Church & State
Christians are citizens of two “kingdoms” – God’s and society’s. Jesus and Scripture as a whole have given much guidance on what it means to be a good citizen in God’s kingdom, and those same principles apply to being a good citizen in society.
Religious liberty is a key Baptist belief, and this liberty is best promoted and preserved when church and state remain separate. This separation of church and state does not mean that religion is divorced from public life.
On Christian Citizenship: A Biblical perspective
In a democracy such as the United States, citizens direct the government through political processes. Christians dare not abstain from involvement in such processes. The Christian faith promotes responsible citizenship, and the responsibility is heightened in a democracy, which by its nature needs citizen participation at every level — local, state, and national. Click here to read more.
On Civility: A Biblical Perspective
The sharing of ideas and perspectives is the lifeblood of democratic government and congregational churches. One person does not dictate; multiple persons influence and decide. Anyone who pays attention to democracy and congregational churches knows the process of influencing and deciding can quickly slide toward volatile speech and personal attacks. There is, however, a better way — one that involves mutual respect as people contend with ideas. We call it acting with civility, and the Bible affirms this approach. To be civil does not mean a refusal to contend for a position; it means we contend in a Christ-honoring manner. Click here to read more.
Therefore: Religion and Politics
One of the unwritten rules of most family gatherings and church socials is that polite conversation avoids two topics: religion and politics. We particularly avoid talking about religion and politics together. All too often we lack the knowledge, patience, and skill to navigate the deep divides of partisan politics in these settings, and in the service of familial and congregational civility, we tend to steer clear of discussions about candidates, social issues, public policies, and their faith connections with people who might not share our views. Click here to read more.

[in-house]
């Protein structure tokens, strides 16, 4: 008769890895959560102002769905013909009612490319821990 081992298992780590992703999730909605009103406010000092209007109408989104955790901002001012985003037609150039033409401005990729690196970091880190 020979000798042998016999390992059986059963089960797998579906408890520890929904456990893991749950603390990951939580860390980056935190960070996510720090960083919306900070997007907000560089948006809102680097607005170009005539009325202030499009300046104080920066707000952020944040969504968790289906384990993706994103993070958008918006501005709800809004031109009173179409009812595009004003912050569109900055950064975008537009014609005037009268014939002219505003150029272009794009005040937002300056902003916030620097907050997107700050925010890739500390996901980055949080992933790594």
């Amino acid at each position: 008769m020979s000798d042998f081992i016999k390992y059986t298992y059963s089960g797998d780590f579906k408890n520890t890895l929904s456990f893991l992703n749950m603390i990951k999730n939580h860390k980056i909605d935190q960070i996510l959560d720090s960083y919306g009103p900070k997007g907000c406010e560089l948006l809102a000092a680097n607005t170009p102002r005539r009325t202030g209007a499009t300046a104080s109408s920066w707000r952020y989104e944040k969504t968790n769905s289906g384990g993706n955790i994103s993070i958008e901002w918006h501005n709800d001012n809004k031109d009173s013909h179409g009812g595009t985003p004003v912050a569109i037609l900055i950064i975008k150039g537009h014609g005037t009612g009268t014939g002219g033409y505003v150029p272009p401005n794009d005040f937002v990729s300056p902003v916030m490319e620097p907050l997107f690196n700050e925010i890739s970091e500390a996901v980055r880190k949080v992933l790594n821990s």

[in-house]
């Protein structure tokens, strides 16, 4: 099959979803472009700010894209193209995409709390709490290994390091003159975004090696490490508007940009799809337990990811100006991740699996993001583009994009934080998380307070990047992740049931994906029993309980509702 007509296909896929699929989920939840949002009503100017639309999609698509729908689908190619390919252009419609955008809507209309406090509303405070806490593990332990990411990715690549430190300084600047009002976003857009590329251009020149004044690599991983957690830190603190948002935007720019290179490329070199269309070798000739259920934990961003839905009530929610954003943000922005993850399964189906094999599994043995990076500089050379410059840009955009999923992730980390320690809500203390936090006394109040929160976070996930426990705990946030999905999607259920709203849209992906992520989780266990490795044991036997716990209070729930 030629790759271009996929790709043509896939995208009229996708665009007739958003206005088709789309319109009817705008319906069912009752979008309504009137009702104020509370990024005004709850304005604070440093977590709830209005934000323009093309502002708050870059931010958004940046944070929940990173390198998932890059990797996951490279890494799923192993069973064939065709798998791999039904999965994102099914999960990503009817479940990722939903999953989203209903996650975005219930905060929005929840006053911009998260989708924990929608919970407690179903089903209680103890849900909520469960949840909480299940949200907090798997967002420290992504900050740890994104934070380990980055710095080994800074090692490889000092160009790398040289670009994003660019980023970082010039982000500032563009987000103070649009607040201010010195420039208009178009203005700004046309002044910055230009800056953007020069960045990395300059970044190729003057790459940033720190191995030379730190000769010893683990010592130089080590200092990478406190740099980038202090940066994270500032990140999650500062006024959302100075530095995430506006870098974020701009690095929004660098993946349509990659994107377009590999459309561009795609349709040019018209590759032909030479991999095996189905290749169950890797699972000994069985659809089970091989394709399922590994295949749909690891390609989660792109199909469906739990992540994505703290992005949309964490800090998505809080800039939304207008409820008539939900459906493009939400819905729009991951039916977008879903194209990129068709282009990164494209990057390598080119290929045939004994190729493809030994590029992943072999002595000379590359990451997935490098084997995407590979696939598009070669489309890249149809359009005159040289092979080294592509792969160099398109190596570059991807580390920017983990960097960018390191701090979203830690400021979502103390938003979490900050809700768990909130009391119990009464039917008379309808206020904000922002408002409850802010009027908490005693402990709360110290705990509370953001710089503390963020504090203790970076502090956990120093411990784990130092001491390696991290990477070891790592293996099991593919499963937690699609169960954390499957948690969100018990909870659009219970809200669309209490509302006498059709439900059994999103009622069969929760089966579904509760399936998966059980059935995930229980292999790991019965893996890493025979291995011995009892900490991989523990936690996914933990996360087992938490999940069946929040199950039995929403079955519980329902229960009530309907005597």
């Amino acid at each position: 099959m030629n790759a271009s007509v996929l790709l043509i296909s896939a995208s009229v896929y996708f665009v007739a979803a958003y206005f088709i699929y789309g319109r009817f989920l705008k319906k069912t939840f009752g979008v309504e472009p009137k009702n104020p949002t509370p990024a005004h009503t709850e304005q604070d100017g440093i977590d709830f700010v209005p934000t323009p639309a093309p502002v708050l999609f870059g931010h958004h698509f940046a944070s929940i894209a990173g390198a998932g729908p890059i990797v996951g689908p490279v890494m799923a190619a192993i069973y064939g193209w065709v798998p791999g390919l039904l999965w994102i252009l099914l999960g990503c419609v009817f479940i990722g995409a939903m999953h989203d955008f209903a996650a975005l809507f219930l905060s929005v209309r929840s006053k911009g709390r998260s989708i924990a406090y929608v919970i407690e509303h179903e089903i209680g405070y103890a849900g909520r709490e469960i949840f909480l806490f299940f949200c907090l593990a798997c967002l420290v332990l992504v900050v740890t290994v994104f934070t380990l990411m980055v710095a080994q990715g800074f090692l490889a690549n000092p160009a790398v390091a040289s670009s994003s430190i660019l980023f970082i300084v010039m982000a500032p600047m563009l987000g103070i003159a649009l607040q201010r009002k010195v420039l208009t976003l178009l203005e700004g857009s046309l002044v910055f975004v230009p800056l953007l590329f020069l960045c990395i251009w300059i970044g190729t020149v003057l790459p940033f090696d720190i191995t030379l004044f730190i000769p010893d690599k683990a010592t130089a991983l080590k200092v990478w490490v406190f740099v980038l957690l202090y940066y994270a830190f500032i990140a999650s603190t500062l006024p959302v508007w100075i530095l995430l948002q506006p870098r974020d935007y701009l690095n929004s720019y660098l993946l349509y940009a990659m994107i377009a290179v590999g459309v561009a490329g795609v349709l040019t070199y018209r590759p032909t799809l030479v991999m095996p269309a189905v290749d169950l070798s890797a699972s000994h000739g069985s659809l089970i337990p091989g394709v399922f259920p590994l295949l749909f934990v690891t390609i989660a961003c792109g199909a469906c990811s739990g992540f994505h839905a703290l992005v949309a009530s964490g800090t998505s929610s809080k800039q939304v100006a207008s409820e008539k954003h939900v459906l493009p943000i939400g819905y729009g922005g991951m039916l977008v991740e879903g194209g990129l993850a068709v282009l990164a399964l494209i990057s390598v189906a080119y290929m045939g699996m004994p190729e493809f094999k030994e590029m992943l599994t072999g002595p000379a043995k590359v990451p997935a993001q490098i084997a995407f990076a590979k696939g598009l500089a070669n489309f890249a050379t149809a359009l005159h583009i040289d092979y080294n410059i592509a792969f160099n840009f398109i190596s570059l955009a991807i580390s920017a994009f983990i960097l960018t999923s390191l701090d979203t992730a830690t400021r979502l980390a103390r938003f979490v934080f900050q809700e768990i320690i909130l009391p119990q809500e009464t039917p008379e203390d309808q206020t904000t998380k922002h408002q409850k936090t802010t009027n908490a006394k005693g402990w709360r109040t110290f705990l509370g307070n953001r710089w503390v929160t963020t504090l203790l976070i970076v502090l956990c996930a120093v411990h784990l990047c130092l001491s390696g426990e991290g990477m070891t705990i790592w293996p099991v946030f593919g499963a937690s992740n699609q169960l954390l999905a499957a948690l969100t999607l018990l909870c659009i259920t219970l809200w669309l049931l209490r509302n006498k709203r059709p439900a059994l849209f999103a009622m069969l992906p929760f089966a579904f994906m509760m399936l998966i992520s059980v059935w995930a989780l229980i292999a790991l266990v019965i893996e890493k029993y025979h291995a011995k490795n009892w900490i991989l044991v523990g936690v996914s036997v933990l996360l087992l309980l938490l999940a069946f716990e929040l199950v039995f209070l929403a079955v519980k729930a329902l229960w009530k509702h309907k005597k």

Rotten to the Core
Late last year, President Obama made a pilgrimage of sorts to the sleepy town of Osawatomie, Kansas, to talk about the economy. He went there because it’s where, in 1910, Teddy Roosevelt gave one of his most famous speeches, called “The New Nationalism,” which was, in part, an attempt to unite his party around a common vision of a well-managed economy. Click here to read more.
Christian Democracy – An Oxymoron?
Can the word “Christian” ever convey a positive connotation when used in conjunction with politics and government, or does it necessarily carry the negative baggage of past imperialisms? Is a phrase such as “Christian democracy,” for example, an oxymoron … or can it stand on its own with integrity? Click here to read more.
“You are the salt of the earth.… You are the light of the world. A city built on a hill cannot be hid.… In the same way, let your light shine before others, so that they may see your good works and give glory to your Father in heaven.” Matthew 5:13a, 14, 16 NRSV
Click here for more Scripture.
Americans care less about personal immorality in politicians
by Ferrell Foster on October 27, 2016 in clc
Americans today are more likely to say elected officials can act ethically in office even if they have behaved immorally in their personal lives, according to a PRRI/Brookings survey Oct. 19. And white evangelical Protestants are even more likely to hold this view.
Sixty-one percent of Americans say “immoral personal behavior does not preclude public officials from carrying out their public or professional duties with honesty and integrity.” Only 29 percent disagree. This compares to a 2011 survey that recorded a 44/p>/a>... [continue]